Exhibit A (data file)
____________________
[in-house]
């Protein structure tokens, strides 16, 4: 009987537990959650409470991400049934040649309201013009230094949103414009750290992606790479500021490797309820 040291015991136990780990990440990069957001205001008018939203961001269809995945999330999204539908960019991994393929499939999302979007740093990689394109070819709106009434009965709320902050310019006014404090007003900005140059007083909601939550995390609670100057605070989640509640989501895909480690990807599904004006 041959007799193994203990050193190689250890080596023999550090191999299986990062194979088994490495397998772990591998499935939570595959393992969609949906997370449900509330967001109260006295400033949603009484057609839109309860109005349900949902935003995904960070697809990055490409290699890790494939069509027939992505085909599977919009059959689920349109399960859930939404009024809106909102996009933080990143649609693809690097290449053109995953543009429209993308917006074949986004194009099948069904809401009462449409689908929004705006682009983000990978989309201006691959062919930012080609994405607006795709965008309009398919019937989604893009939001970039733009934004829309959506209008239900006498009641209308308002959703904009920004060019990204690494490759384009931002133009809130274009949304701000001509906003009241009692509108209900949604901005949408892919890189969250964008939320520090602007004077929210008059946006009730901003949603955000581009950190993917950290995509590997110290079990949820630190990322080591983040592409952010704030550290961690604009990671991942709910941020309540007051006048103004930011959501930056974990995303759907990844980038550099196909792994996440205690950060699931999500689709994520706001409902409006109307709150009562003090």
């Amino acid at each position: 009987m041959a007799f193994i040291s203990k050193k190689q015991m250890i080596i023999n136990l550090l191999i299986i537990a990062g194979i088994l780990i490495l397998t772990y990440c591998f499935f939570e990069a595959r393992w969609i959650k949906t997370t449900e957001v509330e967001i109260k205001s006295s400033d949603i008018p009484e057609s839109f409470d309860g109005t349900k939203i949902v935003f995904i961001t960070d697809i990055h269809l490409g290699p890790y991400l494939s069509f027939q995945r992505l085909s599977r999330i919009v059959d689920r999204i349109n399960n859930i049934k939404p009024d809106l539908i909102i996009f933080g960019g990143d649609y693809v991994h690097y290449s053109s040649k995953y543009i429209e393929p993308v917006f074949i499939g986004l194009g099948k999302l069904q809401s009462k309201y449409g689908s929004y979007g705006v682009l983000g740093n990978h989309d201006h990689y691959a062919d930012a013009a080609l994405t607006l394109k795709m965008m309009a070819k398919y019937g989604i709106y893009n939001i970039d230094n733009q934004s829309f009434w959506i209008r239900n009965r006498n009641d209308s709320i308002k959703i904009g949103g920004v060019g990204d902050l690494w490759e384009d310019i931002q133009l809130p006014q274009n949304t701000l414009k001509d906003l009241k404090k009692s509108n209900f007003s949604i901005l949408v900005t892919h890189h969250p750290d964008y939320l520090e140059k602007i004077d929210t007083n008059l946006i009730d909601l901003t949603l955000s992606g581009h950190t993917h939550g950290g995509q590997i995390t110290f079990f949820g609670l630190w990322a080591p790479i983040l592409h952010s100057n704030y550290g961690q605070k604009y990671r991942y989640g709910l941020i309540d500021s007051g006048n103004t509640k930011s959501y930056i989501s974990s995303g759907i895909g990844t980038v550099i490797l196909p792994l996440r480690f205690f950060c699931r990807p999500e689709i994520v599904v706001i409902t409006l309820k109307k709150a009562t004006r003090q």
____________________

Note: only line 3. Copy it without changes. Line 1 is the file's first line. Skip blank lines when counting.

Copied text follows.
């Amino acid at each position: 009987m041959a007799f193994i040291s203990k050193k190689q015991m250890i080596i023999n136990l550090l191999i299986i537990a990062g194979i088994l780990i490495l397998t772990y990440c591998f499935f939570e990069a595959r393992w969609i959650k949906t997370t449900e957001v509330e967001i109260k205001s006295s400033d949603i008018p009484e057609s839109f409470d309860g109005t349900k939203i949902v935003f995904i961001t960070d697809i990055h269809l490409g290699p890790y991400l494939s069509f027939q995945r992505l085909s599977r999330i919009v059959d689920r999204i349109n399960n859930i049934k939404p009024d809106l539908i909102i996009f933080g960019g990143d649609y693809v991994h690097y290449s053109s040649k995953y543009i429209e393929p993308v917006f074949i499939g986004l194009g099948k999302l069904q809401s009462k309201y449409g689908s929004y979007g705006v682009l983000g740093n990978h989309d201006h990689y691959a062919d930012a013009a080609l994405t607006l394109k795709m965008m309009a070819k398919y019937g989604i709106y893009n939001i970039d230094n733009q934004s829309f009434w959506i209008r239900n009965r006498n009641d209308s709320i308002k959703i904009g949103g920004v060019g990204d902050l690494w490759e384009d310019i931002q133009l809130p006014q274009n949304t701000l414009k001509d906003l009241k404090k009692s509108n209900f007003s949604i901005l949408v900005t892919h890189h969250p750290d964008y939320l520090e140059k602007i004077d929210t007083n008059l946006i009730d909601l901003t949603l955000s992606g581009h950190t993917h939550g950290g995509q590997i995390t110290f079990f949820g609670l630190w990322a080591p790479i983040l592409h952010s100057n704030y550290g961690q605070k604009y990671r991942y989640g709910l941020i309540d500021s007051g006048n103004t509640k930011s959501y930056i989501s974990s995303g759907i895909g990844t980038v550099i490797l196909p792994l996440r480690f205690f950060c699931r990807p999500e689709i994520v599904v706001i409902t409006l309820k109307k709150a009562t004006r003090q």